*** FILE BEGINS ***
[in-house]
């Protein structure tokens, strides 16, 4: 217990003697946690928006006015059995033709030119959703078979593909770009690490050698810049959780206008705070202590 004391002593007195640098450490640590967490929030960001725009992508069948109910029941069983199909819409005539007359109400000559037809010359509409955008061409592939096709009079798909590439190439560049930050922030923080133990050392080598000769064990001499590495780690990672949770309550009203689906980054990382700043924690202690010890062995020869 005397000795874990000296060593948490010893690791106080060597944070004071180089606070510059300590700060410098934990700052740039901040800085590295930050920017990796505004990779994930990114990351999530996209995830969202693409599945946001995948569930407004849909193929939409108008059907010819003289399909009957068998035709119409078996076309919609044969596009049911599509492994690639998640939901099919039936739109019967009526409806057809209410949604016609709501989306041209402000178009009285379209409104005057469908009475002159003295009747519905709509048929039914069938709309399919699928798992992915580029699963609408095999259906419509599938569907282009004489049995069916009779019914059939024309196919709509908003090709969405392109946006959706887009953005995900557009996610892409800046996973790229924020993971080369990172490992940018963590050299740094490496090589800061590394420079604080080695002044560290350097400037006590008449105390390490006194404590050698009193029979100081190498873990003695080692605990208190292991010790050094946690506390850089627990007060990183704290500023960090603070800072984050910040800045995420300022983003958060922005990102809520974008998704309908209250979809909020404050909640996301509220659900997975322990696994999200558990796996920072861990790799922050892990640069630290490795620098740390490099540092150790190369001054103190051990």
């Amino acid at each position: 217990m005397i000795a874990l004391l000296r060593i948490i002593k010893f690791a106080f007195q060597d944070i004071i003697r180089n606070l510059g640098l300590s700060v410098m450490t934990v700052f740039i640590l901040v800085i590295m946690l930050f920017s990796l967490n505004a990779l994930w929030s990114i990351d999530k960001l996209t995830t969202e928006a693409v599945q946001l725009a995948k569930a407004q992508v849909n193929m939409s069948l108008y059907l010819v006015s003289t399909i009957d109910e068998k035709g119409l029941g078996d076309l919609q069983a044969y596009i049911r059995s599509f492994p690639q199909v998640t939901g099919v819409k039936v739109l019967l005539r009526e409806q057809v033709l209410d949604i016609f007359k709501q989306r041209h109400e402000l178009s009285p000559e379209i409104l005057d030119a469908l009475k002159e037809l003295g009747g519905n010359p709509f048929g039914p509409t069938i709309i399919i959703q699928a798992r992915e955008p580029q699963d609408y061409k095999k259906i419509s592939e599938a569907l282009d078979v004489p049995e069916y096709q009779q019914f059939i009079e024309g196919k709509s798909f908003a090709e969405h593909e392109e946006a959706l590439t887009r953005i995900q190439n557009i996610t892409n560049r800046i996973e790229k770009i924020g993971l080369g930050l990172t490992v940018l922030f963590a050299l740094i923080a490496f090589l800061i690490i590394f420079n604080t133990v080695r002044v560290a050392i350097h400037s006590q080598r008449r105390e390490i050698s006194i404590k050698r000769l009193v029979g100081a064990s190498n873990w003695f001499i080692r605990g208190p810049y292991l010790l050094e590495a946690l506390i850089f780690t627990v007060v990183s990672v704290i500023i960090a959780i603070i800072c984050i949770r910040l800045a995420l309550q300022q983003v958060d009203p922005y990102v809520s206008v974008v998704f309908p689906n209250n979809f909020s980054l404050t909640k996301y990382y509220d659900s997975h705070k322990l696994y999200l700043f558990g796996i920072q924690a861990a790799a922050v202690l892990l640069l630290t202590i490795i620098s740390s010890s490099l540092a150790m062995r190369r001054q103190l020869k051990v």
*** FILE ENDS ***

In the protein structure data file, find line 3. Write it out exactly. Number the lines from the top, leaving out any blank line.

């Amino acid at each position: 217990m005397i000795a874990l004391l000296r060593i948490i002593k010893f690791a106080f007195q060597d944070i004071i003697r180089n606070l510059g640098l300590s700060v410098m450490t934990v700052f740039i640590l901040v800085i590295m946690l930050f920017s990796l967490n505004a990779l994930w929030s990114i990351d999530k960001l996209t995830t969202e928006a693409v599945q946001l725009a995948k569930a407004q992508v849909n193929m939409s069948l108008y059907l010819v006015s003289t399909i009957d109910e068998k035709g119409l029941g078996d076309l919609q069983a044969y596009i049911r059995s599509f492994p690639q199909v998640t939901g099919v819409k039936v739109l019967l005539r009526e409806q057809v033709l209410d949604i016609f007359k709501q989306r041209h109400e402000l178009s009285p000559e379209i409104l005057d030119a469908l009475k002159e037809l003295g009747g519905n010359p709509f048929g039914p509409t069938i709309i399919i959703q699928a798992r992915e955008p580029q699963d609408y061409k095999k259906i419509s592939e599938a569907l282009d078979v004489p049995e069916y096709q009779q019914f059939i009079e024309g196919k709509s798909f908003a090709e969405h593909e392109e946006a959706l590439t887009r953005i995900q190439n557009i996610t892409n560049r800046i996973e790229k770009i924020g993971l080369g930050l990172t490992v940018l922030f963590a050299l740094i923080a490496f090589l800061i690490i590394f420079n604080t133990v080695r002044v560290a050392i350097h400037s006590q080598r008449r105390e390490i050698s006194i404590k050698r000769l009193v029979g100081a064990s190498n873990w003695f001499i080692r605990g208190p810049y292991l010790l050094e590495a946690l506390i850089f780690t627990v007060v990183s990672v704290i500023i960090a959780i603070i800072c984050i949770r910040l800045a995420l309550q300022q983003v958060d009203p922005y990102v809520s206008v974008v998704f309908p689906n209250n979809f909020s980054l404050t909640k996301y990382y509220d659900s997975h705070k322990l696994y999200l700043f558990g796996i920072q924690a861990a790799a922050v202690l892990l640069l630290t202590i490795i620098s740390s010890s490099l540092a150790m062995r190369r001054q103190l020869k051990v």